W3C home > Mailing lists > Public > public-media-fragment@w3.org > November 2008

Re: subview syntax (Re: Combining media fragments with other time-clipping methods)

From: Conrad Parker <conrad@metadecks.org>
Date: Sat, 29 Nov 2008 15:32:12 +0900
Message-ID: <dba6c0830811282232n3648a706t9dc25e253aebe8e5@mail.gmail.com>
To: "Silvia Pfeiffer" <silviapfeiffer1@gmail.com>
Cc: "Media Fragment" <public-media-fragment@w3.org>

2008/11/29 Silvia Pfeiffer <silviapfeiffer1@gmail.com>:
> On Sat, Nov 29, 2008 at 11:04 AM, Conrad Parker <conrad@metadecks.org> wrote:
>> Hi,
>> 2008/11/27 Dave Singer <singer@apple.com>:
>>>> On 26 nov 2008, at 01:27, Silvia Pfeiffer wrote:
>>>>> Hi Jack, all,
>>>>> This is indeed a very fundamental problem and has to do with exposing
>>>>> the context of the resource or not. I am very torn on this issues.
>>>>> For example, when a browser plays back
>>>>> http://www.example.com/myvideo.ogg#t=20s in a Web browser for a HTML5
>>>>> video element, would we want to see the timeline with an offset or
>>>>> without?
>>> t=20s could be:
>>> * a clip from 20s to 20s
>>> * the whole myvideo, but start playing at 20s (as if the user had dragged
>>> teh slider to 20s before playback)
>>> * 20s to the normal end of the media, with material before 20s removed
>>> The first is not very useful, but both the others are.  However, the second
>>> is not a fragment, but a start-playing-at.
>> I think it is useful to distinguish between these two with syntax. The second
>> (start playing at) is an instruction from the user to the UI. This is where
>> the #fragment syntax makes sense.
>> The third (request media from 20s onwards) is a request from the user
>> agent to the server. I think this is where a query parameter makes sense.
>> To see how these are useful, think of a site like youtube. A user can
>> add "#t=20s" to the URI of the web page to make the embedded video start
>> playing from there, without re-loading the page. Internally, the UI might
>> use the server request "myvideo.ogg?t=20s" in order to retrieve the video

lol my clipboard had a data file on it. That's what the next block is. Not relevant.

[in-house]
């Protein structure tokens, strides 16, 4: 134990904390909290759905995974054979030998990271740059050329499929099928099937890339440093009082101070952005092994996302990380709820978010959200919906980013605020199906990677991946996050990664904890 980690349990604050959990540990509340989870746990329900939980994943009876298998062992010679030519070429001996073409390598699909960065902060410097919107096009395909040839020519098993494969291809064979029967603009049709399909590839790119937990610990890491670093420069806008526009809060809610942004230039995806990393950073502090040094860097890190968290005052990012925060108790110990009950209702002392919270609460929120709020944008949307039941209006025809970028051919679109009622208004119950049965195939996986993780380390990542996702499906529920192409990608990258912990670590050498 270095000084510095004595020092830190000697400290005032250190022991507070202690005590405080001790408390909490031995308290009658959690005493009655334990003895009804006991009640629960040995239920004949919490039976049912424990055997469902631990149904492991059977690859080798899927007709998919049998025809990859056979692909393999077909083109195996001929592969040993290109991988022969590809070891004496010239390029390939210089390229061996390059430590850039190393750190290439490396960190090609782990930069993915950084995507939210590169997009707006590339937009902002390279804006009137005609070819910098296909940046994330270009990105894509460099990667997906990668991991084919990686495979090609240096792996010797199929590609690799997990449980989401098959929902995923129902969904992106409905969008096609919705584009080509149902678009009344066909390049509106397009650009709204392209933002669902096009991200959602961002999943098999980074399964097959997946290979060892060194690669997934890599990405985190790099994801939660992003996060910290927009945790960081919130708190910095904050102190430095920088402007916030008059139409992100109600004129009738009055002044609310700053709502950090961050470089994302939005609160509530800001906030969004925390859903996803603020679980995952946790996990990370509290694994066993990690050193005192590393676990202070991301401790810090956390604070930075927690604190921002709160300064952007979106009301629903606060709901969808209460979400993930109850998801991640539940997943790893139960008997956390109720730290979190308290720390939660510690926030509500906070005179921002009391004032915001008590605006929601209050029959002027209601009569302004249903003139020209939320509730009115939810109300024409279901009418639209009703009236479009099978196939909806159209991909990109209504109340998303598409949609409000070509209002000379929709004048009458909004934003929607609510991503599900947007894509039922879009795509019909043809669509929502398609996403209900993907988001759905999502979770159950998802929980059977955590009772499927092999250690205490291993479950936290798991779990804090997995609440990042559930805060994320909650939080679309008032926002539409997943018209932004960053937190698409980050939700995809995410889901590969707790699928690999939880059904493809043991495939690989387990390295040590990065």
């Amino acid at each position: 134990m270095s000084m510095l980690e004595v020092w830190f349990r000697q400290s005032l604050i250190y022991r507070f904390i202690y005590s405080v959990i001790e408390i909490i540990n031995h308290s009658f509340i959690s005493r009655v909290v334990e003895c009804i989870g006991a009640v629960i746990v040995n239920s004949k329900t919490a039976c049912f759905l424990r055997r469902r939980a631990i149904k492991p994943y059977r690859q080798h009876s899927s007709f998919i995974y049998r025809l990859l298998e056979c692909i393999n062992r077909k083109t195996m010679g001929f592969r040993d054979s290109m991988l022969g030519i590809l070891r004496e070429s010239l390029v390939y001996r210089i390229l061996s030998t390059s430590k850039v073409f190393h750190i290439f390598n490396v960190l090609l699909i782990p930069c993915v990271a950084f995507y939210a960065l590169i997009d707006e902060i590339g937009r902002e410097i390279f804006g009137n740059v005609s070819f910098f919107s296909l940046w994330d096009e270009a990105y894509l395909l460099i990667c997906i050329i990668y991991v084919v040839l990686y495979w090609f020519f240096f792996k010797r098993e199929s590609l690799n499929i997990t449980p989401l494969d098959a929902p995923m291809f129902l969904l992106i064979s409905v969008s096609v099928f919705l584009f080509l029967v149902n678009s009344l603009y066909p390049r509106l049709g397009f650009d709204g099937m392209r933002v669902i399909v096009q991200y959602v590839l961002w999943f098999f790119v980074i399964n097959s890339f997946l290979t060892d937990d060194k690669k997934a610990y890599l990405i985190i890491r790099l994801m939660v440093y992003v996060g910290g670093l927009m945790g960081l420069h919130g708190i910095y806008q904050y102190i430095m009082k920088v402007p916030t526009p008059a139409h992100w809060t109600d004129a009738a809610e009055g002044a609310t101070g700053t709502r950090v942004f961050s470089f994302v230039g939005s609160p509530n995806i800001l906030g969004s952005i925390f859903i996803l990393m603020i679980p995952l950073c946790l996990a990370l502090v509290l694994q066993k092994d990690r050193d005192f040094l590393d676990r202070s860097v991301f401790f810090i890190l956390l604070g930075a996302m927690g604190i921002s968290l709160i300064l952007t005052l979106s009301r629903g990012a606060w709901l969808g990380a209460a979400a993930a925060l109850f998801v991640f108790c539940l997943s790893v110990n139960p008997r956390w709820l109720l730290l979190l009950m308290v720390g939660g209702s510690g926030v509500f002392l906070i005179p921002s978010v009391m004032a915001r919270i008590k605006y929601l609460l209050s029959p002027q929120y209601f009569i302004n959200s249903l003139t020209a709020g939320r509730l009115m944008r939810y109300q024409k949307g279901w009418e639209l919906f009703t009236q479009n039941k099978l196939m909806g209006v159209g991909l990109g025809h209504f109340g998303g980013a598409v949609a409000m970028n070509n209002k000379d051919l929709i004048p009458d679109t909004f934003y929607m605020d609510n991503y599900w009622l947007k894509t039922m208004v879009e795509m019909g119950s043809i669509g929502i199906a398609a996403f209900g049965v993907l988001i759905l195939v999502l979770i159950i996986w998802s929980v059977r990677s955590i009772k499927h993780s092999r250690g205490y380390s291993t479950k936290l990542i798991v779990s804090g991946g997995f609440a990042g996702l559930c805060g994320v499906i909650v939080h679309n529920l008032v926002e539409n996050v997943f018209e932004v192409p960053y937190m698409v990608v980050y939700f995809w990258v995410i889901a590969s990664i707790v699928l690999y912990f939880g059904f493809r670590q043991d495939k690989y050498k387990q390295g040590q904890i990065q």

>> data to render.
>> In such a use-case, there's no need to expose the query syntax to the
>> user, and there's also no need to send #fragment to the server.
> If I understand correctly, this is going back to the way in which
> temporal URIs were defined to work. For those not across the details,
> we had:
> * #t=20 meaning: get the whole file, do the offset locally, and use
> the data from there (e.g. for playback - depending on what the user
> agent is asked to do).
> * ?t=20 meaning: get just the fragment from the server and use that
> data for whatever the user agent is requested to do (e.g. playback)
> This is different to the discussion we had in Cannes where # and ?
> were both used as syntax options to get just the fragment from the
> server. In the case of using #, it would need to be signalled to the
> server "out-of-band", i.e. stripped from the URI and put into protocol
> paramters. There is a little information about this at
> http://www.w3.org/2008/WebVideo/Fragments/wiki/Syntax .

Right; I think both use cases should be possible, so I don't think there
is a need to force the use of one syntax.

> To clarify: this is orthogonal to the question that Jack and I were
> actually discussing.

yes, hence the change of subject :-)


Received on Saturday, 29 November 2008 06:32:53 UTC

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